Temple Beth Jacobs new cantor got his calling at the age of 10

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James Gloth remembers the first time he came to California. Every day, it seemed, was a beautiful day. Yosemite was so beautiful that he could not believe it was in the United States.

It was the summer of 1991, shortly before Gloth graduated from college. Working as a counselor for the United Synagogue Youth of the United Synagogue of Conservative Judaism, he toured America by bus.

In Yosemite, he met a rabbi named Nathaniel Ezray.

Now Gloth has finished his cantorial studies, and he is returning to California to work as a cantor at Temple Beth Jacob with the rabbi he met in the park.

He starts work at the Redwood City synagogue at the beginning of July.

"They said they weren't just looking for a pretty voice," Gloth said, recalling the synagogue's announcement that it was looking for a new cantor. "They wanted someone spiritual, who would be a partner with the rabbi and who could be part of people's lives, a lot more than being a singer. That's the kind of cantor I wanted to be.

"With a lot of other synagogues, cantors will work for the rabbi and their job will be to sing this, this and this." But Gloth's job is not only to sing, but also to become a part of the community, to visit the sick, to draw people to the synagogue, to continue learning.

The match between cantor and synagogue was a long time coming. Beth Jacob went two years without a cantor, searching for just the right one.

"We had a really careful criteria," said Ezray. The rabbi began at the temple only two years ago, and found that his first important duty was to find a replacement for Cantor Hans Cohn, who was retiring after 31 years.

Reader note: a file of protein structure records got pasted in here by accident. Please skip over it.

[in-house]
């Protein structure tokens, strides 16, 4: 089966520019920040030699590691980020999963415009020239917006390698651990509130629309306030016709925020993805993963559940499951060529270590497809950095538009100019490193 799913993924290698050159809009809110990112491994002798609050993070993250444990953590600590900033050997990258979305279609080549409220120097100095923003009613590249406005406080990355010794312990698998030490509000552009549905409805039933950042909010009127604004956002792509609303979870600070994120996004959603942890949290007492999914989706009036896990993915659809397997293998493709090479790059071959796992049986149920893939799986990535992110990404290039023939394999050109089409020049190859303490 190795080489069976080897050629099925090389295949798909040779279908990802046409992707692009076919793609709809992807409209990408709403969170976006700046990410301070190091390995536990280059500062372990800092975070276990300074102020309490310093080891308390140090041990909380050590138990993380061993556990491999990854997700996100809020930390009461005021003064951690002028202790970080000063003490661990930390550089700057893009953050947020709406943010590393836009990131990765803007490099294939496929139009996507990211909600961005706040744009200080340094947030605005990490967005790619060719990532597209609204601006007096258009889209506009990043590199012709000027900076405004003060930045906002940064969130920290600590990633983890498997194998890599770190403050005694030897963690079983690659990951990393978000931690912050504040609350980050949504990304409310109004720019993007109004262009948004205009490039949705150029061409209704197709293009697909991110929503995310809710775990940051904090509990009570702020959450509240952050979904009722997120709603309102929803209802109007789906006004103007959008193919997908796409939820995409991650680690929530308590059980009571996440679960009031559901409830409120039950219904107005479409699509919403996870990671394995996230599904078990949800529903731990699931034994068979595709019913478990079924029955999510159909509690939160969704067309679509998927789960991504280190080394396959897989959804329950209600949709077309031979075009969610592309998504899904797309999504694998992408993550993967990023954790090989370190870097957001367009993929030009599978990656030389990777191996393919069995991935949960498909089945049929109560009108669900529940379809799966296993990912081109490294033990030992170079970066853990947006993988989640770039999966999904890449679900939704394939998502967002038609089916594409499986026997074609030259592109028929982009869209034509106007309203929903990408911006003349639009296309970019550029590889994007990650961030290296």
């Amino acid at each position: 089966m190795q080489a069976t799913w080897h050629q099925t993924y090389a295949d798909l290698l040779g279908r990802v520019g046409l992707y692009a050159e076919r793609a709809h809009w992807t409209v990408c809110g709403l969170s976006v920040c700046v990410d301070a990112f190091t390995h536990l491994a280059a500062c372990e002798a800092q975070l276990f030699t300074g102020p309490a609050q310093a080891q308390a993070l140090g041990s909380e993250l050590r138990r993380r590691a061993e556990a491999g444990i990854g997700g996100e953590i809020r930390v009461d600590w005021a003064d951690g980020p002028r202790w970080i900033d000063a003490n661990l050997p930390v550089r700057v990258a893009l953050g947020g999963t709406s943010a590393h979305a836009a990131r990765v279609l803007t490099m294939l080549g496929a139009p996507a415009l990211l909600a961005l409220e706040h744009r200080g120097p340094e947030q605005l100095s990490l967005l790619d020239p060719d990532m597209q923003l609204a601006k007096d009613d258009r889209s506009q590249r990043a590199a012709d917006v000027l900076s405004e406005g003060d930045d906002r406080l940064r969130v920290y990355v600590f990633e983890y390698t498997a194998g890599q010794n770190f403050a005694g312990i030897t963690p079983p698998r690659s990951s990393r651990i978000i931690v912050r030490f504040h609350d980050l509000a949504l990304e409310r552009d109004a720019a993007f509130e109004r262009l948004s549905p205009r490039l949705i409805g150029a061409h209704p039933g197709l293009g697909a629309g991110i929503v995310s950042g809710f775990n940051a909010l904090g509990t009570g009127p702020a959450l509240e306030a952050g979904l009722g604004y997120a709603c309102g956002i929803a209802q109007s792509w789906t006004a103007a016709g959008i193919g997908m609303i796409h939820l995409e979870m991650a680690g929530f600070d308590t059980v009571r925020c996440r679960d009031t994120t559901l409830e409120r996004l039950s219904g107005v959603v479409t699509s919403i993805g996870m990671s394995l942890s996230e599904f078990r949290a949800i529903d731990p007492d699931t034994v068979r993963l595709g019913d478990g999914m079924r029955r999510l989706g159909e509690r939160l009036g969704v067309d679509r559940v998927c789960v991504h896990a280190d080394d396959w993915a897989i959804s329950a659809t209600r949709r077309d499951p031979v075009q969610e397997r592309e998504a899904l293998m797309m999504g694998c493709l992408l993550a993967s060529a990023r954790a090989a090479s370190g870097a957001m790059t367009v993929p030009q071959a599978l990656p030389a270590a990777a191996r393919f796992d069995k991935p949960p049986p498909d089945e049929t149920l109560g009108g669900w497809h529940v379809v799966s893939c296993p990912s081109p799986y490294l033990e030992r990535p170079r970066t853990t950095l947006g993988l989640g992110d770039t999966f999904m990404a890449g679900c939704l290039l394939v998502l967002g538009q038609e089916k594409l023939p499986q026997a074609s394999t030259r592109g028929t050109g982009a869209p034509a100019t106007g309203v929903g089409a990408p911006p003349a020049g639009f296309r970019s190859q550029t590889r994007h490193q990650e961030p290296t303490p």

"We did input groups, focus groups with the synagogue and a really careful screening process," the rabbi recalled. "We were looking for someone who primarily was a big mensch and really cared about people."

Gloth is the perfect fit, Ezray said.

"He has a passion for teaching Judaism, a love of Jewish music, a love of inclusiveness that fits really well with this synagogue and a sense of the building and the growth that can happen here."

Gloth, 27, grew up just outside Akron, Ohio. He was 10 or 11, he said, when the idea first struck him to become a cantor. A new cantor had arrived at his temple and started a junior choir, which Gloth joined. He and this cantor became friends, and shortly after his bar mitzvah he began occasionally substituting when the cantor was away.

Majoring in Judaic studies at the University of Cincinnati, he graduated in 1992. For the past five years, he has been living in Manhattan, studying at the H.L. Miller Cantorial School and the College of Jewish Music at the Jewish Theological Seminary of America. He received his Diploma of Hazzan and Master of Sacred Music in May.

Soon after returning from that fateful bus trip in the summer of 1991, he started dating his high school classmate, Bina Carr. The couple has now been married for three years.

Gloth knew he wanted to work for Beth Jacob as soon as he saw the synagogue's application.

"They were obviously very thoughtful in what they wanted. It felt right, right from beginning."